After a quick trip to the library, LC and I read several books all about apples. I have added links for you to these books below. I would highly recommend ” Apples, Apples Everywhere “. It was definitely our favorite ! We also stopped off at the grocery store to pick up our supplies for making our own applesauce. Here are the items you will need and the steps to take to make your homemade applesauce:

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You’ll notice that there is the option for using ice cube trays for this activity, but this is only if you want to freeze portions of your applesauce for later. When LC was a baby, I made all of her baby food, so we have these awesome ice trays on hand. If you decide that you would like to save some sauce for later, just pour your applesauce into each cube. Place the tray in your freezer and wait about 12 hours. After letting them freeze, you can pop out your applesauce cubes from the trays, put them in Ziploc bags, and return them to the freezer for when you are ready to enjoy later on. They should be good for about 3 months. Be sure to label the bags with the date of when you made them 🙂

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Step 1: You should ALWAYS wash your produce well, especially if you are going to be eating the skin. We never peel our apples. A good portion of the nutrients from an apple is FROM the skin. After you wash your apples, cut away the core and then cut up your pieces of apples into small cubes. You’re going to be pureeing them, but smaller pieces help that process go a little faster.

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Step 2: Place all of your apple cubes into a pot and add just enough water to make them float. Cook them on medium to high heat for about 10 minutes, stirring every few minutes.

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Step 3: Remove your apples from the water and place them in your blender. Don’t dump your water out just yet! Add a sprinkle of cinnamon to your blender and a small amount of your reserved cooking water. You want to add just a small amount of water ( 1 tbsp – ish ) to your blender because it helps move things around in the blender. Or so I believe 🙂 . If you add too much water, your applesauce will turn into apple juice. I guess it’s not that bad, but that’s not what we’re going for here. Puree away!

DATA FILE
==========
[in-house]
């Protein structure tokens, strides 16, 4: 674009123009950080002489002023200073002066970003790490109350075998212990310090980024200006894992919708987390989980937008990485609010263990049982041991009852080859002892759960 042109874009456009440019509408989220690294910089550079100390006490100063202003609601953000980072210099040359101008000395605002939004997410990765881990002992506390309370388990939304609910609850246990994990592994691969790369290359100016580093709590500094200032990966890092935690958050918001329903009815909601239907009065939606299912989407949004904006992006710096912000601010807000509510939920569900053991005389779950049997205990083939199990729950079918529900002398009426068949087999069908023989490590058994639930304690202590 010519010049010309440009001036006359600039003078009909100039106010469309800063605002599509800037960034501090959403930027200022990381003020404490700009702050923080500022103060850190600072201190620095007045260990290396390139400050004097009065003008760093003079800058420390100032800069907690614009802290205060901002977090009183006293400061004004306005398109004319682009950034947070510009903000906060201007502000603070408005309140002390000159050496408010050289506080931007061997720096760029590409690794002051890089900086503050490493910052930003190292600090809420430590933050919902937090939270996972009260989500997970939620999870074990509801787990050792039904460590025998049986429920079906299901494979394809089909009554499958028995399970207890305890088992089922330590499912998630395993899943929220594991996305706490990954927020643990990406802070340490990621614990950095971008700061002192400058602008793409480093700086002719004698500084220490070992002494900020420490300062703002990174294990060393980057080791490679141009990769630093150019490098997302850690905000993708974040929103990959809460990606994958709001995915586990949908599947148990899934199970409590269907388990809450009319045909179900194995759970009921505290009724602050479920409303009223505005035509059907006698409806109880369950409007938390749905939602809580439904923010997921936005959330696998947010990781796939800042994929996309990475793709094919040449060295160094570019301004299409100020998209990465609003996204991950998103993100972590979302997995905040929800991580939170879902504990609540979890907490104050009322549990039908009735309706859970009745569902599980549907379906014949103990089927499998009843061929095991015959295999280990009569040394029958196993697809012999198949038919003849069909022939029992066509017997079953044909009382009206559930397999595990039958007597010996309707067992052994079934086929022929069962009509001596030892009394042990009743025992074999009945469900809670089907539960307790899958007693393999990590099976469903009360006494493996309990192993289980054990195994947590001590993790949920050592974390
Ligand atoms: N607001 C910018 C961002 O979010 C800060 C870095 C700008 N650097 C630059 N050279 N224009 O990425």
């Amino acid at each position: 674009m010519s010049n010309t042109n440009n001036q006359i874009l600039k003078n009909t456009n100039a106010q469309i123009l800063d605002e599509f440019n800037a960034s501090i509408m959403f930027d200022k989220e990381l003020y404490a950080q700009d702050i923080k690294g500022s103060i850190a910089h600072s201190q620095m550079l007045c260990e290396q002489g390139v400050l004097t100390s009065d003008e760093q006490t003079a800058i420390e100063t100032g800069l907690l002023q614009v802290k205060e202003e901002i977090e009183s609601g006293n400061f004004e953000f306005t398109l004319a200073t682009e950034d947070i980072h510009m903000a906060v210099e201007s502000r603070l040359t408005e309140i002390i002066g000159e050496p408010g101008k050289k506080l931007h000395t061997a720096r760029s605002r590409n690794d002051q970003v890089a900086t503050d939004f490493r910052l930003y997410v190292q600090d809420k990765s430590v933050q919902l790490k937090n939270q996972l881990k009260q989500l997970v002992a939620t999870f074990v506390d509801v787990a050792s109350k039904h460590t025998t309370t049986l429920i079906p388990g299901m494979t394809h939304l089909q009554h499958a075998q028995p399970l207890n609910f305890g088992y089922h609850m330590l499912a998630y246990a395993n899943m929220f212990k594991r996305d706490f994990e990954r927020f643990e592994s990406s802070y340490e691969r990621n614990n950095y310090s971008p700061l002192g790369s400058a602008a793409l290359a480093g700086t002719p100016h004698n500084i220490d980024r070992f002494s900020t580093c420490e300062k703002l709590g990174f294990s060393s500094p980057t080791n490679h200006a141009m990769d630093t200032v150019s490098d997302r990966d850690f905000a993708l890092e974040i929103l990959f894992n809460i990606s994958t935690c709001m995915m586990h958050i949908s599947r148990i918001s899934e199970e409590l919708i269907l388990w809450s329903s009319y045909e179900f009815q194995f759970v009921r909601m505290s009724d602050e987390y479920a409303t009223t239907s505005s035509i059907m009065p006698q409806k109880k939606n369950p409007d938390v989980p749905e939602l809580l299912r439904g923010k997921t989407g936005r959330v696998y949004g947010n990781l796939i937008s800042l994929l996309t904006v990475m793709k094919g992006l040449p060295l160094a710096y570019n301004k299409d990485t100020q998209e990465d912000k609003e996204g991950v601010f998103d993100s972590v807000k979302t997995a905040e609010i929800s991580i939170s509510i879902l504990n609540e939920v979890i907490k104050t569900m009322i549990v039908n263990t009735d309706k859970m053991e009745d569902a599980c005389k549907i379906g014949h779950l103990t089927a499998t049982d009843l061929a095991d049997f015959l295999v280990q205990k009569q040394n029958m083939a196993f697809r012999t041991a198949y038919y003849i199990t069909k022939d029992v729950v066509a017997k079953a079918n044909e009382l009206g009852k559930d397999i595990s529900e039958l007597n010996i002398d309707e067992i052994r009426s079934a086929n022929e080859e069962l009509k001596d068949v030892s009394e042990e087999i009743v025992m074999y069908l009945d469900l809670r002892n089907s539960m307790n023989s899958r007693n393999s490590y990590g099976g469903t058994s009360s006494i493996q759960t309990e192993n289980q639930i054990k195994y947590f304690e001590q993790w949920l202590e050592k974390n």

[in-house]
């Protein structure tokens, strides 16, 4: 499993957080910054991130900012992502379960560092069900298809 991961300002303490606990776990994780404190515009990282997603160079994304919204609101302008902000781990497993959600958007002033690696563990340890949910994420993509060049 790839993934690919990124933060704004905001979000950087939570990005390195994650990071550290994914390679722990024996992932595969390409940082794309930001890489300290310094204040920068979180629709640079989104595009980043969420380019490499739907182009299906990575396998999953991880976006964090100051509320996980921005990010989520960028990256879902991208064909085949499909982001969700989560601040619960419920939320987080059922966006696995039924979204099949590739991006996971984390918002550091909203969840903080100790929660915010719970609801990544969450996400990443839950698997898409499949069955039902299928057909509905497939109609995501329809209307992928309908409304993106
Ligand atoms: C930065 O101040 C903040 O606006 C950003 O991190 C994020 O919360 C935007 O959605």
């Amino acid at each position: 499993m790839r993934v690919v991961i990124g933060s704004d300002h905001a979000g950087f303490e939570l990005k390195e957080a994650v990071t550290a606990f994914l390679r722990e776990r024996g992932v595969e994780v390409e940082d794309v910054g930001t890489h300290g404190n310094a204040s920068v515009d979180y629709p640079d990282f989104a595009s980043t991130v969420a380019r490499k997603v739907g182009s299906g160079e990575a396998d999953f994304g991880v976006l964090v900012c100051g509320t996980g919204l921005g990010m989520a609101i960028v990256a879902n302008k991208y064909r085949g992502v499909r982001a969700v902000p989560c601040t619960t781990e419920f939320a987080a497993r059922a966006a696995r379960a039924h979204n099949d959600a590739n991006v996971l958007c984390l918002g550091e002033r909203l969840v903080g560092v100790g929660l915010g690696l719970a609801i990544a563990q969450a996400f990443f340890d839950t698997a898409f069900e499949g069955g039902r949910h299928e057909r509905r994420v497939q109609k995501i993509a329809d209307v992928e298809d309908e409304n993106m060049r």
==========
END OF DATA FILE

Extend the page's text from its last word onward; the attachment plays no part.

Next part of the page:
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Step 4: If you are planning on saving your applesauce, or have made a large portion that you can’t, or shouldn’t, eat all at once, freeze it! Pour your leftovers into an ice cube tray and place the tray in the freezer for about 12 hours. Once completely frozen, you can pop out your cubes and place them in Ziploc bags for up to 3 months. Be sure to label the date that these applesauce cubes were made.

And now you have delicious, homemade applesauce!

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We reserved one apple from our grocery store trip for this project. It’s a super simple painting project and your kids will love it! You will need the following items to complete this activity:

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We use paper plates to put our paint on for projects like this. It’s not the most eco-friendly solution, but it does provide for quick clean up. I’ll work on that!

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Step 1: Push your forks into the apples. Just like that, you have apple stamps ready for some hands on, messy fun! TIP: Crayola has AMAZING washable paint. We bought our set on sale at Toys R Us and it was definitely a great purchase. No stains on her skin OR her clothing.

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Step 2: Hand it over to your little ones. It’s their time to shine!

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As you can see, LC had lots of fun! During our activity, we talked about the pattern our apple made, what shapes we saw, what colors we were using, and what new colors we were creating. She was working on her fine motor skills as well and didn’t even know it! This is definitely a project we will revisit and maybe explore using other items as a paintbrush or stamp. You could use old cooking tools, like a spatula or a masher, and other items to experiment with the textures and patterns they create!

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I said that I didn’t want to just do color worksheets with LC as we worked our way through the alphabet. Rather than completely ignoring that resource, I found some great ways to change it up. The other A item that we learned about while exploring the letter A was Alligators. They first thing we did was hop on over to YouTube and find some really cool videos all about these adorable guys. Here are a few our favorite videos: